Here are the slides the panel put together for the Adobe Day Europe discussion on “Assisting the millennial user – challenges and opportunities in the decade ahead”. We didn’t get time to cover all of the topics in the time we had available (unfortunately some of the previous speakers overran their time slots). Continue reading →
Adrian Baniak has written an article (3 Ways to Engage with Today’s Empowered Consumer) about how brands can “cut through the clutter” and communicate with their customers and prospect. He states one of the key ways to do this is “Write Your Own Tale, Or Someone Else Will Do It First”.
This mantra was originally made by Lisa Shalett, a partner at Goldman Sachs, and the global head of brand marketing and digital strategy. Continue reading →
Research conducted by two Oxford academics (Why Your IT Project May Be RiskierThan You Think) has suggested that the private sector has almost as much difficulty managing big software projects as the public sector. It also indicated that some types of projects have put companies’ survival at risk.
Whereas government departments can experience almost permanent revolution, private sector processes, in general, remain fairly stable. So it’s depressing to learn one in six of the projects they studied was a “black swan” – with a cost overruns of 200%.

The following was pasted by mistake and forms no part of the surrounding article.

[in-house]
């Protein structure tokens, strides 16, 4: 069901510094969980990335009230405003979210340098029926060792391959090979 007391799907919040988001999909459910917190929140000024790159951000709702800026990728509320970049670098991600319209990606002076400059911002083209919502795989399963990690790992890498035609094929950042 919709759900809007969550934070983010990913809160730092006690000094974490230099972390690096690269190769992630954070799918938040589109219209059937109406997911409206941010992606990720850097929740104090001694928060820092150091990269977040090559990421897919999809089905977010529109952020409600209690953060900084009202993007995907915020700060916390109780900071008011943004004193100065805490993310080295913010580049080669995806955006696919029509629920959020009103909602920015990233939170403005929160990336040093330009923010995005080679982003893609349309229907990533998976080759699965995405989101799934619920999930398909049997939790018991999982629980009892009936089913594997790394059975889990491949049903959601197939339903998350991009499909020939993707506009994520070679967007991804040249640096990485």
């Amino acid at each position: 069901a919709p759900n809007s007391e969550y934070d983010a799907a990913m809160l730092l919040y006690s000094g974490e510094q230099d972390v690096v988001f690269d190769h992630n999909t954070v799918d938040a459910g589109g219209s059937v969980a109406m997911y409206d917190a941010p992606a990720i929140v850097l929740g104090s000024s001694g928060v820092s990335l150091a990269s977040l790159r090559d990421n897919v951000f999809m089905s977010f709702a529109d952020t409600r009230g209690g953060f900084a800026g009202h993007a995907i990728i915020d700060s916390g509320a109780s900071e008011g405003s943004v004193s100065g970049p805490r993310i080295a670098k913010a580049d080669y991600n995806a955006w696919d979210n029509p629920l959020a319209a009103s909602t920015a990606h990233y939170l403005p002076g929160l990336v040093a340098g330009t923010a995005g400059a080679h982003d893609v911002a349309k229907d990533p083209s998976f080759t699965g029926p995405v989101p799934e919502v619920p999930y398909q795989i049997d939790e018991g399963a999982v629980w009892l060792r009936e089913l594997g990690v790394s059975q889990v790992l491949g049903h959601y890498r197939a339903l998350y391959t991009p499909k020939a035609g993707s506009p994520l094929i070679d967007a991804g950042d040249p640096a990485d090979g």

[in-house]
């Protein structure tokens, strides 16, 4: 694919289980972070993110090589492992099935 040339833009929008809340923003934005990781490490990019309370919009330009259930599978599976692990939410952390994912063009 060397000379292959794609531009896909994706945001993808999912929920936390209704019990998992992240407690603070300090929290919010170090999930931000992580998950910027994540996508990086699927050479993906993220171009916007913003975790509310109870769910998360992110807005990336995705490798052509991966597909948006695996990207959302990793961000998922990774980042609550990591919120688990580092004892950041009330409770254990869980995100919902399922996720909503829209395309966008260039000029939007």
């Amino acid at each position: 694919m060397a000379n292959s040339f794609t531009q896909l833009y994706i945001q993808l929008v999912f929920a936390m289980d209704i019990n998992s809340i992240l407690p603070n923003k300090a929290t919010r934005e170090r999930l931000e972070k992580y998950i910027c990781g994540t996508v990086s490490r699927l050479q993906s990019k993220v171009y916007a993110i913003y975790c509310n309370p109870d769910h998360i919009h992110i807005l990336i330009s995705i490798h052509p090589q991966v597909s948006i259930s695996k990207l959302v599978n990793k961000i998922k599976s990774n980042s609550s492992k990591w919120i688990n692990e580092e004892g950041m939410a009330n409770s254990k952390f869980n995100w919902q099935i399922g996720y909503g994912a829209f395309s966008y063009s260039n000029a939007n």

The causes include: technology that doesn’t work, the difficulty in accommodating the exception cases, managing large teams, changes to the scope of the project, dealing with legacy systems, changes in legislation, and failing to build a system that meets the users’ requirements.
The researchers recommend breaking projects into smaller, more manageable units and using the best possible forecasting techniques.
There’s an additional problem: systems that work technically can still fail. If the user does not understand how to use the system, or if they don’t understand the benefits of using it, your “successful” system can end up under-used. User Assistance (online Help, Getting Started guides, screencasts and so on) mustn’t be forgotten. It’s one of those final steps in a truly successful project.
Danielle M. Villegas has just pointed us towards a five minute lightning talk by Rick Lippencott on the future of technical communication, and its value. Rick covers in five minutes a great deal of the content I covered in my 45 minute presentation at the same conference – it’s worth watching.
He summarises the value of Technical Authors in three simple words :”We explain things”.
Rick added some notes to the description on YouTube:
The clay tablet “first example of tech documentation” is about ten thousand years old, not two thousand.
The odd photo at about the 4:50 mark (where I say any of us could have explained it better) was a hotel room layout map posted at the elevators. It gave room locations based on compass points, but there was no way for the reader to know which way was actually north. It was completely useless.
“All of this has happened before, and it will happen again” was originally from Peter Pan.